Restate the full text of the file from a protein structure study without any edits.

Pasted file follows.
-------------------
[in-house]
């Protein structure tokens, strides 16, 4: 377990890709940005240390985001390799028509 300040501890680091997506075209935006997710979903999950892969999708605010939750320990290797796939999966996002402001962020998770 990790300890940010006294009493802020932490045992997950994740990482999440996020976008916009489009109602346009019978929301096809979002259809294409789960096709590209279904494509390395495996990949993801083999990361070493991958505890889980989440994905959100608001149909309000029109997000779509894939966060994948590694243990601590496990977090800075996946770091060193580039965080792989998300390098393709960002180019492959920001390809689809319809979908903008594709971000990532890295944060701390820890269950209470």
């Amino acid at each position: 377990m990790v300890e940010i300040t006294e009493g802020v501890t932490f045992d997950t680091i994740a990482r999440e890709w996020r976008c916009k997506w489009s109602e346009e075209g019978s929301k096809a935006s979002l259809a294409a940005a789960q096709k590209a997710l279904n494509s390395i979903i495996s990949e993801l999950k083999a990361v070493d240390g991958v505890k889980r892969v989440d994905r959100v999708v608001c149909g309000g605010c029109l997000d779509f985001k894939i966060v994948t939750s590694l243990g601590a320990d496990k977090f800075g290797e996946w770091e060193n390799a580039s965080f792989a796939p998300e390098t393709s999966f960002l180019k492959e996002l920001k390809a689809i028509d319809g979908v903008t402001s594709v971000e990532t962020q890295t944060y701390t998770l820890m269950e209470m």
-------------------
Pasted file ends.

[in-house]
């Protein structure tokens, strides 16, 4: 377990890709940005240390985001390799028509 300040501890680091997506075209935006997710979903999950892969999708605010939750320990290797796939999966996002402001962020998770 990790300890940010006294009493802020932490045992997950994740990482999440996020976008916009489009109602346009019978929301096809979002259809294409789960096709590209279904494509390395495996990949993801083999990361070493991958505890889980989440994905959100608001149909309000029109997000779509894939966060994948590694243990601590496990977090800075996946770091060193580039965080792989998300390098393709960002180019492959920001390809689809319809979908903008594709971000990532890295944060701390820890269950209470």
């Amino acid at each position: 377990m990790v300890e940010i300040t006294e009493g802020v501890t932490f045992d997950t680091i994740a990482r999440e890709w996020r976008c916009k997506w489009s109602e346009e075209g019978s929301k096809a935006s979002l259809a294409a940005a789960q096709k590209a997710l279904n494509s390395i979903i495996s990949e993801l999950k083999a990361v070493d240390g991958v505890k889980r892969v989440d994905r959100v999708v608001c149909g309000g605010c029109l997000d779509f985001k894939i966060v994948t939750s590694l243990g601590a320990d496990k977090f800075g290797e996946w770091e060193n390799a580039s965080f792989a796939p998300e390098t393709s999966f960002l180019k492959e996002l920001k390809a689809i028509d319809g979908v903008t402001s594709v971000e990532t962020q890295t944060y701390t998770l820890m269950e209470m």